Now I will turn it over to Ana.

Ana Maria Chadwick -- Executive Vice President and Chief Financial Officer

Thank you, Marc. Unless otherwise noted, I will speak to revenue comparisons on a constant currency basis and to other items such as EBIT, EBITDA, EPS and cash flow on an adjusted basis.

Total revenue for the third quarter was $875 million and declined 2% from prior year. Recall that the year-over-year comparisons include the impact of COVID on us and many other companies. Last year's third quarter saw a very positive impact on Ecommerce revenue and an adverse impact on SendTech and Presort. When we compare this year's third quarter to the third quarter of 2019, in other words, pre-COVID, our 2021 revenue grew over 10%, which illustrates that the bulk of the top line gains we made last year remain intact. Adjusted EPS was $0.08, and GAAP EPS was $0.05. EPS includes a $0.02 net tax benefit offset by a $0.03 charge related to a specific pricing assessment in Global Ecommerce, which I will discuss momentarily.

Free cash flow was $30 million, and cash from operations was $71 million, down from prior year, largely due to higher Capex and changes in working capital, which are in line with our previous commentary on this topic. During the quarter, we paid $9 million in dividends and made $6 million in restructuring payments.

We spent $57 million in Capex, as we continue to enhance our Ecommerce network and drive productivity initiatives in both our Ecommerce and Presort businesses. We ended the quarter with $743 million in cash and short-term investments.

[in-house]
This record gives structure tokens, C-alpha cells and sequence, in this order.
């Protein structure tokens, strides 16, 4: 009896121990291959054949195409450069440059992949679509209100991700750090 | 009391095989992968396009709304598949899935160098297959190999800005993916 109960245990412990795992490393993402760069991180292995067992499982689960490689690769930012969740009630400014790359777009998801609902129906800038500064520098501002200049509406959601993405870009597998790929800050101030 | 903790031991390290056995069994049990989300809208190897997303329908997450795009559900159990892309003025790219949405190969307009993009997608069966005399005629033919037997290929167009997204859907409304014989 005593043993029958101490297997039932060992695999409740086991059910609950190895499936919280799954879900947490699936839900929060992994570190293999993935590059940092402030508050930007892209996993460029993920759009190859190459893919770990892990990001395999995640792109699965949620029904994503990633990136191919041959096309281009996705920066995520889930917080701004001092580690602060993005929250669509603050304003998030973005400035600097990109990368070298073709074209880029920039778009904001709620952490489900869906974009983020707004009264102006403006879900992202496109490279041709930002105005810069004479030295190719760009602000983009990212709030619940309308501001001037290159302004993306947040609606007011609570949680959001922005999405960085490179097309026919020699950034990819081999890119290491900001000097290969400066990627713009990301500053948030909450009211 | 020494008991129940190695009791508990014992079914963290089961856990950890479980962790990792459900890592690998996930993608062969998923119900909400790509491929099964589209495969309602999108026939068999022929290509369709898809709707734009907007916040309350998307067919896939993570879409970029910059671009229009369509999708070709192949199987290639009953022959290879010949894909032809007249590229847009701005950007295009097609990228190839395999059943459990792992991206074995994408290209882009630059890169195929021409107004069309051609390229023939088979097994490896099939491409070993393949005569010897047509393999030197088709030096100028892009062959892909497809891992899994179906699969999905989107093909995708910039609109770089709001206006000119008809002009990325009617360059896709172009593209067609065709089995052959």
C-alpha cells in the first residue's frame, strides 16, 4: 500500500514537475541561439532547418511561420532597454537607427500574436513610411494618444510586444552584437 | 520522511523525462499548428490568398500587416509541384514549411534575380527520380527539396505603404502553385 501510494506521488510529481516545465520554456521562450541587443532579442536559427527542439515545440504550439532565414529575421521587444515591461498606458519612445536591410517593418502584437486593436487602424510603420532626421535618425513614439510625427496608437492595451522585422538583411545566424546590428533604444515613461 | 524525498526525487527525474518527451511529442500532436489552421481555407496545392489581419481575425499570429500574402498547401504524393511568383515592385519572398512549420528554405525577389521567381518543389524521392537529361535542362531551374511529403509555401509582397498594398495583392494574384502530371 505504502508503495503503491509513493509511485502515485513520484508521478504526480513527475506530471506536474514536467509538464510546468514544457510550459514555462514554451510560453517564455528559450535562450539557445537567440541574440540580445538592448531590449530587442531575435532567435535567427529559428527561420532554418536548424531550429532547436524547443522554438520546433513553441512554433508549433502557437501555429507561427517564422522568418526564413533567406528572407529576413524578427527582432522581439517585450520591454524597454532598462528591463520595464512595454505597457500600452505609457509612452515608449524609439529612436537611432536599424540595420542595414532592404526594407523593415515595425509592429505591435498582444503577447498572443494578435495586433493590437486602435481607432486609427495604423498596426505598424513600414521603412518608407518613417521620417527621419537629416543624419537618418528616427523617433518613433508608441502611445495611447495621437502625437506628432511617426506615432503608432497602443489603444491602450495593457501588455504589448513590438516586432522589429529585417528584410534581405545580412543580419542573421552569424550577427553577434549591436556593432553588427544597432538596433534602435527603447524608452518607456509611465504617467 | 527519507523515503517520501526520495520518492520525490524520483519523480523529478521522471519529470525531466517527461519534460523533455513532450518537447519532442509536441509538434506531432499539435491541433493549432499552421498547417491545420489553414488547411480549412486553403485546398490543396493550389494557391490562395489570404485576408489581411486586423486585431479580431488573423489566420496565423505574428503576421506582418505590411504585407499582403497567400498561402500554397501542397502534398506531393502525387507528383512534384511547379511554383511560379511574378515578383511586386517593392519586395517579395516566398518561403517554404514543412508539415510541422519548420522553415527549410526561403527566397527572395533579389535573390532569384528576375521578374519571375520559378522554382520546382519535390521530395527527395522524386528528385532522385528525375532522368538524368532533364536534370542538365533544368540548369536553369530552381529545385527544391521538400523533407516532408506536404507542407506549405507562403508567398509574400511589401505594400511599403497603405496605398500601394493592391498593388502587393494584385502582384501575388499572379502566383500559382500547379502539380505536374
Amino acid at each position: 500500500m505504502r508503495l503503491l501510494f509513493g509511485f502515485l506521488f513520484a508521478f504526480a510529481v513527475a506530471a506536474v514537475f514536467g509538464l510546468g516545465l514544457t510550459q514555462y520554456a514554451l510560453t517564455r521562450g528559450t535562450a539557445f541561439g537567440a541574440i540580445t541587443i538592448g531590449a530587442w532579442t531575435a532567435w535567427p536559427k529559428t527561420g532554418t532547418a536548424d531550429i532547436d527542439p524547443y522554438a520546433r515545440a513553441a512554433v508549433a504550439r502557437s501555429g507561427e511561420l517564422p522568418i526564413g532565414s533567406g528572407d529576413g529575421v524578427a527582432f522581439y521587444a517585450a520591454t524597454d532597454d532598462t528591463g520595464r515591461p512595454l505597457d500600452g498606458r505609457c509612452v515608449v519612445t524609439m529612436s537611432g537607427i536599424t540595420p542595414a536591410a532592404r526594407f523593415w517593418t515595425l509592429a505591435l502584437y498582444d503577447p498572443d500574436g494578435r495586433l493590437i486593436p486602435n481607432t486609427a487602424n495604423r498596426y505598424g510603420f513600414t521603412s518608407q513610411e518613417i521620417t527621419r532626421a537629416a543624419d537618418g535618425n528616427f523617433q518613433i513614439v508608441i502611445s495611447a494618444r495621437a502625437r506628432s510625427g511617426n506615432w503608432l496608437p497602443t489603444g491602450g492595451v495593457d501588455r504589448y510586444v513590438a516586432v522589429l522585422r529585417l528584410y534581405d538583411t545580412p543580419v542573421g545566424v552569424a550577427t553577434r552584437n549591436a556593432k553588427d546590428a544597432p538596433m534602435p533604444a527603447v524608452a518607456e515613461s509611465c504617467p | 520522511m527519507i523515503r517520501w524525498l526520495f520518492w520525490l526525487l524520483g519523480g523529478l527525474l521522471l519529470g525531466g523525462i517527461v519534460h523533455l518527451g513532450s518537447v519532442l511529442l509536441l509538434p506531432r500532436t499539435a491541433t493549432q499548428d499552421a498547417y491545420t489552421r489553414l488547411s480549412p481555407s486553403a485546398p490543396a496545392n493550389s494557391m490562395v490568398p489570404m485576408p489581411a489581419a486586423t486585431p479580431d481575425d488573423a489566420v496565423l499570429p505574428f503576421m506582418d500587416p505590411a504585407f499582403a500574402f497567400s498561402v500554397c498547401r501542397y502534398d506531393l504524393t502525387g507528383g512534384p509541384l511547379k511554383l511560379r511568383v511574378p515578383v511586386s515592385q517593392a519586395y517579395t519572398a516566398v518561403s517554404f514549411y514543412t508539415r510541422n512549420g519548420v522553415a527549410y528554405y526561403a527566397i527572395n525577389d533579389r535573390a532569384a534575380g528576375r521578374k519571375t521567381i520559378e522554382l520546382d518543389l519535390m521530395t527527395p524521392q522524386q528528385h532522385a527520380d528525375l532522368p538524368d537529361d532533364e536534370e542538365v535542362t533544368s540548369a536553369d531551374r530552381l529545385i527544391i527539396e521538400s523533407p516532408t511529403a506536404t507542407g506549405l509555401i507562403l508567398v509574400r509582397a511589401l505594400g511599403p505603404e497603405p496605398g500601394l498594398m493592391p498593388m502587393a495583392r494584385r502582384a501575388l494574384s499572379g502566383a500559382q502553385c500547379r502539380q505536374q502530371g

During the quarter, we redeemed our 2022 notes for $72 million. Notably, total debt has declined about $225 million since year-end 2020 to $2.3 billion. When you take our finance receivables, cash and short-term investments into consideration, our implied operating company debt is $556 million.

Let me turn to the specifics in the P&L, starting with revenue versus prior year. Equipment Sales grew 4%. We had declines in Business Services of 1%, Support Services and Supplies of 4%, Rentals of 5% and Financing of 17%. I would like to point out that as it relates to our Financing revenue, prior year results included investment gains related to the sale of securities, which represent about half of the year-over-year decline.

Gross profit was $286 million and improved across our Ecommerce and Presort segments. Gross margin of 33% was flat to prior year. SG&A was $225 million and approximately $14 million lower year-over-year. SG&A was 26% of revenue, which is a 100 basis point improvement over prior year. Within SG&A, corporate expenses were $49 million, $4 million lower than prior year largely due to variable employee-related costs. R&D was $11 million or 1% of revenue. EBITDA was $92 million, and EBITDA margin was 10.5%, both of which were relatively flat to prior year.

EBIT of $50 million was down about $4 million from prior year, while EBIT margin of 6% was flat to prior year. Total interest expense was $36 million, down $3 million year-over-year. Our tax rate of 1% includes net benefits associated with the resolution of tax matters. And we expect our rate will return to more normalized levels going forward. Shares outstanding were approximately 179 million.